AbstractRecent climate predictions for the United Kingdom expect a nation-wide shift towards drier and warmer summers, increasing the risk of more frequent and severe drought and fire events. Such shifts in weather patterns have been identified to cause challenges for peatland functioning globally, including for blanket bogs, a globally rare peatland types particularly abundant in Scotland, where they hold up nearly a quarter of the UK’s soil carbon.
This thesis combines the use of ground-based empirical data and UAV-derived cover type estimates to assess the effects of climate extremes on Europe’s largest expanse of blanket bog, the Flow Country. Carbon dioxide (CO2) flux from dominant peatland plant functional types (Sphagnum, graminoids, ericoids) and other cover types (pools and bare peat) were measured and compared across upland and low-lying blanket bog margins and centres, immediately before and during a summer drought in 2018, and over the subsequent year. During that period, most sites acted as net sources of CO2 to the atmosphere. Net Ecosystem Exchange (NEE) was limited by water availability, with ericoid shrubs showing the highest drought resilience, followed by graminoids and Sphagnum mosses.
An exhaustive optimal vegetation index combination method based on ground-based spectral signatures showed that seasonally changing edaphic and phenospectral conditions can decrease classification accuracies between blanket bog cover types, such as Sphagnum spp. and graminoids. Integrating these effects helped achieve high classification accuracies of blanket bog cover using consumer-grade UAV imagery, processed with open-source software. Applying blanket bog cover as proxies to upscale annual NEE showed that during droughts, current emission factors used in the UK for IPCC reporting overestimate carbon uptake in near-natural blanket bogs.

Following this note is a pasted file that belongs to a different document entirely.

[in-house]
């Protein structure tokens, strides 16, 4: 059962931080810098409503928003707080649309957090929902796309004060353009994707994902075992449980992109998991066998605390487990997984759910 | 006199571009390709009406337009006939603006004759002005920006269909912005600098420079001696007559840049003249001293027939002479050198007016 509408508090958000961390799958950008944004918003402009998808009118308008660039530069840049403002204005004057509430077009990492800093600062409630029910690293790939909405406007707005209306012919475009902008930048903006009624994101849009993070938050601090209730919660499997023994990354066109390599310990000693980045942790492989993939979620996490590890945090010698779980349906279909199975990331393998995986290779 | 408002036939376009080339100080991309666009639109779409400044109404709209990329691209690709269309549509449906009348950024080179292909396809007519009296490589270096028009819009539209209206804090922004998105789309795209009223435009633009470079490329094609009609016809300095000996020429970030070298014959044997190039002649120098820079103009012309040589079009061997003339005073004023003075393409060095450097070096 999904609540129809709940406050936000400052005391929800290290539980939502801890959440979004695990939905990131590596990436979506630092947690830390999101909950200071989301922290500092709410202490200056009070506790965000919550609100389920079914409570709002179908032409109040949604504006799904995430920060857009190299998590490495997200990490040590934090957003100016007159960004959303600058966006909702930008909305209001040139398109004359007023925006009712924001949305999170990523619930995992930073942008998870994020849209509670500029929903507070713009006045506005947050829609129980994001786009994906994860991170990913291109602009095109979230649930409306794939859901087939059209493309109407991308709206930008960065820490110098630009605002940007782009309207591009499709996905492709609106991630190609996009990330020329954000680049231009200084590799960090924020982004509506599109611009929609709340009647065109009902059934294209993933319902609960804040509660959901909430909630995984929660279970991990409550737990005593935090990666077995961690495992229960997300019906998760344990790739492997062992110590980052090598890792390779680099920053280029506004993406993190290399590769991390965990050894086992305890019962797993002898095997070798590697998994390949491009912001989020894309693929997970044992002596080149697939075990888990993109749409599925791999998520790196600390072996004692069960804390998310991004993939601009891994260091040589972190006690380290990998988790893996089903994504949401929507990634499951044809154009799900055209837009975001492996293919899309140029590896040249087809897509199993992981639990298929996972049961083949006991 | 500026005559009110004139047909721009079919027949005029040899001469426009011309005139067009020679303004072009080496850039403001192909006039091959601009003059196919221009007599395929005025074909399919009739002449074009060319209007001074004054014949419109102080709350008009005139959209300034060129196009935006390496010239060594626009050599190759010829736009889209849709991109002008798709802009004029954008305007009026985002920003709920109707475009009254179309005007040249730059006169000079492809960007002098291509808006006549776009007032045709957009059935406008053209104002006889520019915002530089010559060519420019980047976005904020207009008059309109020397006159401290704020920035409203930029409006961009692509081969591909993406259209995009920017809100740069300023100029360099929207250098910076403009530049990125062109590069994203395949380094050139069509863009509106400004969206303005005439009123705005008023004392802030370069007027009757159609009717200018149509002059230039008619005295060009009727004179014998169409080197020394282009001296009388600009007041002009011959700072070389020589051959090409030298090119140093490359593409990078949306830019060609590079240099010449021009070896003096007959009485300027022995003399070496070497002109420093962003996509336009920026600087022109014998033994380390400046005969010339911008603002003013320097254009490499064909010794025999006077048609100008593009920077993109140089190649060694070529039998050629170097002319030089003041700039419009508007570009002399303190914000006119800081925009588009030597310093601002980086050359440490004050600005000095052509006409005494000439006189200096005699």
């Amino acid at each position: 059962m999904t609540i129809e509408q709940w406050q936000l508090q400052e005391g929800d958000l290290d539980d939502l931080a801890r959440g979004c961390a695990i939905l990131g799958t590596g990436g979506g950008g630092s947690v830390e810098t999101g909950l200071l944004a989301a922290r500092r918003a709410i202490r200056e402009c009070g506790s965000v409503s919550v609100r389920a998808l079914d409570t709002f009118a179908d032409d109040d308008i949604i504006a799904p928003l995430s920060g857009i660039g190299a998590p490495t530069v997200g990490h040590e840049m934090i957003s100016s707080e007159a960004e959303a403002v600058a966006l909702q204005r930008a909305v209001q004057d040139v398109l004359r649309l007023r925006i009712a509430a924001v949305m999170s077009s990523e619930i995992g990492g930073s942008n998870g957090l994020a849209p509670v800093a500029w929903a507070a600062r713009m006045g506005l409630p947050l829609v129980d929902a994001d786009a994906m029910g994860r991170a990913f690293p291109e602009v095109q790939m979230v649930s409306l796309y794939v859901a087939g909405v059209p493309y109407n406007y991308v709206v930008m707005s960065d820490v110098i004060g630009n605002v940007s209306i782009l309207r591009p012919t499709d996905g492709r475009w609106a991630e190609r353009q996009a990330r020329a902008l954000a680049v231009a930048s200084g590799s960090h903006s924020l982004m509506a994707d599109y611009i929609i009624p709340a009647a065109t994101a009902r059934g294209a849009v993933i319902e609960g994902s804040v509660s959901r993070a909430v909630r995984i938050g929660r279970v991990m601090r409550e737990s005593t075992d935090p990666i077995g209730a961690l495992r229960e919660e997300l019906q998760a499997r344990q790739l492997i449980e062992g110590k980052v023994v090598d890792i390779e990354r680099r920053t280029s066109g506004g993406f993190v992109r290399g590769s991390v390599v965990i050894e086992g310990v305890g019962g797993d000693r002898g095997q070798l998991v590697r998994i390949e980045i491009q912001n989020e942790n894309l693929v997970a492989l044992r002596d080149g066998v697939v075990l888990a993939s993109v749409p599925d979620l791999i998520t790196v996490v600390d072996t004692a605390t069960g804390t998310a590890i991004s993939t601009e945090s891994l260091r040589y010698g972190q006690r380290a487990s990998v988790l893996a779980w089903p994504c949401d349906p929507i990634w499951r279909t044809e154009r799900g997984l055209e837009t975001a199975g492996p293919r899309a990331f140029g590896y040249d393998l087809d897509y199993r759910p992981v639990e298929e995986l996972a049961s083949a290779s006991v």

The image processing and classification developed in the thesis was applied to monitor vegetation recovery 3- and 15-months after a large wildfire in 2019. Analysis of UAVs imagery revealed that about 40 % of the surveyed area burnt and that different microtopographic positions were evenly impacted initially. However, after 15 months, there was a faster vegetation recovery in the lower microtopographic positions. Repeat surveys will enable to confirm whether blanket bog vascular plant cover from the burn site will return within 2 or 3 years after the fire, as the models predict.
The thesis demonstrates that consumer-grade UAVs have a place in peatland monitoring and could be used to detect potential shifts in blanket bog vegetation in response to climate change, but also restoration and management intervention. Going forward, co-locating and co-developing monitoring programmes that tie in ground-based measurements, UAVs and Earth Observation will help support future protection of blanket bogs.
|Date of Award||24 Jan 2022|
|Supervisor||Roxane Andersen (Supervisor) & Jason McIlvenny (Supervisor)|